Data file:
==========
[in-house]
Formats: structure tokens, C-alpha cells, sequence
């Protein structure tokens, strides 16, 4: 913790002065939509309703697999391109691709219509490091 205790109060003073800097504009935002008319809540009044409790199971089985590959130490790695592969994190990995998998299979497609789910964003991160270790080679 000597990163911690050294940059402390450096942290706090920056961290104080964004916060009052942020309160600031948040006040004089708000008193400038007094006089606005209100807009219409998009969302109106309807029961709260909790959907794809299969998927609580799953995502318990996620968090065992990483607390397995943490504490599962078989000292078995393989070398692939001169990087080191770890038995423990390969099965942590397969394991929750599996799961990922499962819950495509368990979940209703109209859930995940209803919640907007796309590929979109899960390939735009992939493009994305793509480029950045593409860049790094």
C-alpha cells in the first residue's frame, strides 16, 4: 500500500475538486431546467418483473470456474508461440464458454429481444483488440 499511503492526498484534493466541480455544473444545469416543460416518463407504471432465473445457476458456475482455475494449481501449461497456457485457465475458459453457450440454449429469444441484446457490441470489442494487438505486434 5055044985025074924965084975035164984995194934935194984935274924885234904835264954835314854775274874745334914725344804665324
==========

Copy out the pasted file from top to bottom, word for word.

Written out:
[in-house]
Formats: structure tokens, C-alpha cells, sequence
């Protein structure tokens, strides 16, 4: 913790002065939509309703697999391109691709219509490091 205790109060003073800097504009935002008319809540009044409790199971089985590959130490790695592969994190990995998998299979497609789910964003991160270790080679 000597990163911690050294940059402390450096942290706090920056961290104080964004916060009052942020309160600031948040006040004089708000008193400038007094006089606005209100807009219409998009969302109106309807029961709260909790959907794809299969998927609580799953995502318990996620968090065992990483607390397995943490504490599962078989000292078995393989070398692939001169990087080191770890038995423990390969099965942590397969394991929750599996799961990922499962819950495509368990979940209703109209859930995940209803919640907007796309590929979109899960390939735009992939493009994305793509480029950045593409860049790094």
C-alpha cells in the first residue's frame, strides 16, 4: 500500500475538486431546467418483473470456474508461440464458454429481444483488440 499511503492526498484534493466541480455544473444545469416543460416518463407504471432465473445457476458456475482455475494449481501449461497456457485457465475458459453457450440454449429469444441484446457490441470489442494487438505486434 5055044985025074924965084975035164984995194934935194984935274924885234904835264954835314854775274874745334914725344804665324